Tuesday, August 3, 2010

The Ice Age at the Florissant Fossil Beds: The Discovery of a Columbian Mammoth

The Florissant Fossil Beds National Monument is one of the most important plant and insect fossil sites in the world. The late Eocene age, 34 million-year-old fossils range from plant and insect impressions in paper-thin lake shale to massive petrified tree stumps. A more recent time period is represented at the fossil beds in gravels that accumulated during the last Ice Age at several sites at the fossil beds. At one of these locations gravels buried the remains of a mammoth, the first and only mammoth scientifically documented in Teller County, Colorado.

The Florissant mammoth was discovered in 1994 in a road cut near the visitor center when a student noticed small fragments of bone material scattered around the entrance of a rodent burrow. The student made a significant fossil discovery. While many fossil discoveries are the result of organized scientific work, this discovery was by sheer chance.

Paleontology does not move fast. Two years later (1996), the area surrounding the rodent burrow was systematically excavated and a mammoth jaw and molar tooth were found. The tooth was sent to a laboratory for radiocarbon dating. The laboratory dated the tooth at 50,000 years old—the limit of radiocarbon dating: This age would be the minimum age for the Florissant mammoth.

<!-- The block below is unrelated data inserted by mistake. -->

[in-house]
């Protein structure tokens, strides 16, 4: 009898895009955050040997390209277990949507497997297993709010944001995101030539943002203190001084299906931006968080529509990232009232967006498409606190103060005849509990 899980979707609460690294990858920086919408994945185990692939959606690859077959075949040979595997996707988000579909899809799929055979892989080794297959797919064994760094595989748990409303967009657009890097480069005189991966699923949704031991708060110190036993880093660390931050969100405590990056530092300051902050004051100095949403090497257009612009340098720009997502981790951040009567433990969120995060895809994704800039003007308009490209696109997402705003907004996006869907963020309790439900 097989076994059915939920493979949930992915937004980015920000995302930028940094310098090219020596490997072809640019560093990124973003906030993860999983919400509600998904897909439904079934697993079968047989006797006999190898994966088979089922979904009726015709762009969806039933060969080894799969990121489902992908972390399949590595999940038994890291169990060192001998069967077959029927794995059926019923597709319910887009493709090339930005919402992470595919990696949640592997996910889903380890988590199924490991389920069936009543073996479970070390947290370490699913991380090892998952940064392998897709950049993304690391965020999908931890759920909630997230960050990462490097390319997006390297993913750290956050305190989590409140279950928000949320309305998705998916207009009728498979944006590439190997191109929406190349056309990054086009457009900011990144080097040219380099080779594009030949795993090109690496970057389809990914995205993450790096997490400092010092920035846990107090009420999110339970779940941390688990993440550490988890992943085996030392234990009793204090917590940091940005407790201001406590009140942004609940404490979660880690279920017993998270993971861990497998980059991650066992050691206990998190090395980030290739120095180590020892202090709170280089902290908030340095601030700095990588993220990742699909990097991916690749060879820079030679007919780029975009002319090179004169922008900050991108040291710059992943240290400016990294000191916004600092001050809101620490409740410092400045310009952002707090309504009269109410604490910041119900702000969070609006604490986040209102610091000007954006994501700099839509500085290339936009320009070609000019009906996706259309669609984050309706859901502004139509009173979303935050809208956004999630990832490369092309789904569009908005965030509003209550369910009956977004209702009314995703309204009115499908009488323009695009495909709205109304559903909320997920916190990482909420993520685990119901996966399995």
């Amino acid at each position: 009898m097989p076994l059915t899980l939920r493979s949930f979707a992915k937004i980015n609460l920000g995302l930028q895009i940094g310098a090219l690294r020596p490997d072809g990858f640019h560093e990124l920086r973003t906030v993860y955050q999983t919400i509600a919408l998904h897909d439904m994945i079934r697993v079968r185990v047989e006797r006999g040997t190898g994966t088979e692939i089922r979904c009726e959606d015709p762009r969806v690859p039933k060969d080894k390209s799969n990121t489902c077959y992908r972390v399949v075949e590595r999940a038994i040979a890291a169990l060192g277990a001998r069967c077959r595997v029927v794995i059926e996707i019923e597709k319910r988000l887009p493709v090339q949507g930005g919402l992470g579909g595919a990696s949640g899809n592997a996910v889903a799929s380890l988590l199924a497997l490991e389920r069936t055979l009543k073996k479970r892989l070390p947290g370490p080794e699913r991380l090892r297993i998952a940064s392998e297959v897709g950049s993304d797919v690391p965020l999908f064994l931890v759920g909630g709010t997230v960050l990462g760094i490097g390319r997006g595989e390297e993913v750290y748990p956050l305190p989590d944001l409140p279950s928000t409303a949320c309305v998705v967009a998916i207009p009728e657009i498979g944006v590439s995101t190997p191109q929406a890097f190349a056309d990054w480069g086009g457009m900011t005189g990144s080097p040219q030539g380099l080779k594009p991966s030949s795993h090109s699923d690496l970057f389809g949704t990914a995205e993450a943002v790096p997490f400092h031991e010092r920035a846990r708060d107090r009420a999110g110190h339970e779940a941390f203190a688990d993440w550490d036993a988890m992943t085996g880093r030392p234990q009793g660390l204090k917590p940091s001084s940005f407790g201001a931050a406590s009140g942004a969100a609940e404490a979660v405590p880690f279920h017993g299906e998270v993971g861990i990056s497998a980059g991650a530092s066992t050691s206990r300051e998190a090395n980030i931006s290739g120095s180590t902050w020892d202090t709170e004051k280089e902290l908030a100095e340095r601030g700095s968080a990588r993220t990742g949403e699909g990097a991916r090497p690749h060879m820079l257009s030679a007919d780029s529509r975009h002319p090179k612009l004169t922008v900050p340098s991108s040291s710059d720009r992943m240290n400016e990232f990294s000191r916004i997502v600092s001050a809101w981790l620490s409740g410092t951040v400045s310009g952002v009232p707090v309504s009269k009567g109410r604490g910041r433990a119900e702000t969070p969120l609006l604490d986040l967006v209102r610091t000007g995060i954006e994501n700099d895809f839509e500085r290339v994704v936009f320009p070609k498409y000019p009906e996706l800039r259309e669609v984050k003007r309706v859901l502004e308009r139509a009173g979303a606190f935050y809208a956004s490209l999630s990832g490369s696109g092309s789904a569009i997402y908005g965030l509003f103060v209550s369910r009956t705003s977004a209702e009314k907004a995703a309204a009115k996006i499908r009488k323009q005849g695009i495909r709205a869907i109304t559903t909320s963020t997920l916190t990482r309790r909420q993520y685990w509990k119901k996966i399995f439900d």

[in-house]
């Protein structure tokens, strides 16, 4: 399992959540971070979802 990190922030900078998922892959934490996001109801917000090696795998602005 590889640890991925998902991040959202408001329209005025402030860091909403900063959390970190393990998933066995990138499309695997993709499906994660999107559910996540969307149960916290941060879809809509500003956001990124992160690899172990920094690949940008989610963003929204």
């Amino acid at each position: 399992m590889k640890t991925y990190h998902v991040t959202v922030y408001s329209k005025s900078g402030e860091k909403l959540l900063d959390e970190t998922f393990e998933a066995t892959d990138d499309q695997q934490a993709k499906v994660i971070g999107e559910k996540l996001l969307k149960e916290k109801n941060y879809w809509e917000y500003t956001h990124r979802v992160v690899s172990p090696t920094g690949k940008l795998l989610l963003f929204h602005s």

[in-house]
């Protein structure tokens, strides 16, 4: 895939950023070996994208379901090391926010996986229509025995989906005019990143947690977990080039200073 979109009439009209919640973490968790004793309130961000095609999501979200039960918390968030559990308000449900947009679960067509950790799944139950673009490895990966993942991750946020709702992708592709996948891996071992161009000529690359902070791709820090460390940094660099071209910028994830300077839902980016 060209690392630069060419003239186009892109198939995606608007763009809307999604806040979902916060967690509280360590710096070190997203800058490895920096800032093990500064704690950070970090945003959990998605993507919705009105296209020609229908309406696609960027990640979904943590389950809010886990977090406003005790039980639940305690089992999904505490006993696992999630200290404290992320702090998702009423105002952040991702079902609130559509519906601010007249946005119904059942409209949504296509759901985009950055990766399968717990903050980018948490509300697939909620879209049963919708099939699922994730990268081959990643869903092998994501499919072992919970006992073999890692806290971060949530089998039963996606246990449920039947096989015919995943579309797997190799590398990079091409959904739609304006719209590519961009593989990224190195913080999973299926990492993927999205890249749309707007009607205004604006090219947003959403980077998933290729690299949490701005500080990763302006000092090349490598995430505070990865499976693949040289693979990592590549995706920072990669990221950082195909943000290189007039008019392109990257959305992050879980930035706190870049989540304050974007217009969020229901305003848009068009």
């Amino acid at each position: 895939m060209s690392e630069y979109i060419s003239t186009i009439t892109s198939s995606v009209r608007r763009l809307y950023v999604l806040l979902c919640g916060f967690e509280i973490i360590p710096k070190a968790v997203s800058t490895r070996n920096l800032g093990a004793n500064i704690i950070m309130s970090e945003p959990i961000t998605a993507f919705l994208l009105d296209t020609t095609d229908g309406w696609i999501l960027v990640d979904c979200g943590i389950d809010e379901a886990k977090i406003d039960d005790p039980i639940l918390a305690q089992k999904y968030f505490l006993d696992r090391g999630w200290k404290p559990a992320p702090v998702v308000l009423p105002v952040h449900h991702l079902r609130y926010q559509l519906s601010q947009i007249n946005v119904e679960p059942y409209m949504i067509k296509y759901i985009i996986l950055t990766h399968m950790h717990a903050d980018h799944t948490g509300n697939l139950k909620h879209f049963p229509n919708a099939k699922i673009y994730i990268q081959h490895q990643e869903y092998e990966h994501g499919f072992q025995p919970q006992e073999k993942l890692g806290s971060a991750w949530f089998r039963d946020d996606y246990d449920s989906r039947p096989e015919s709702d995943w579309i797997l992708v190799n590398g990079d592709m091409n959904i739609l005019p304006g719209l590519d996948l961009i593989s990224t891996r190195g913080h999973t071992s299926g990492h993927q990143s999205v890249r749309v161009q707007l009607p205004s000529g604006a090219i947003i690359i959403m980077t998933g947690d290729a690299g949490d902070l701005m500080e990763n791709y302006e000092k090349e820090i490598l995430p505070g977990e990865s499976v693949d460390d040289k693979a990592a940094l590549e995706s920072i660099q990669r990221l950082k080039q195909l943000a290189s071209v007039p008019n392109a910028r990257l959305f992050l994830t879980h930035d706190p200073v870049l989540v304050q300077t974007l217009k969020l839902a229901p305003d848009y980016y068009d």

Florissant Fossil Beds Specimen No. 2392

In 2004, studies of the fossil material continued. Measurements were made on the tooth fragment, making it possible to identify the fossil material as a Columbian mammoth rather than a woolly mammoth. These findings were presented at a scientific conference in Denver the same year, making the Florissant mammoth part of the permanent scientific record.

The mammoth fossil material is important for several reasons. It documents the presence of mammoths at Florissant and shows these animals lived at an elevation of 8,400 feet--a relatively high elevation for mammoths.

The Florissant mammoth is still being studied. In 2010, sediments found with the mammoth were sent to a laboratory in Canada to see if there were any Ice Age pollen and spores. The lab returned microscope slides that, under a microscope, revealed an assemblage of pollen and spores--opening up yet another avenue for exploration, this time studying microfossils. The Florissant fossil beds continue to yield intriguing and exciting information about the distant past.

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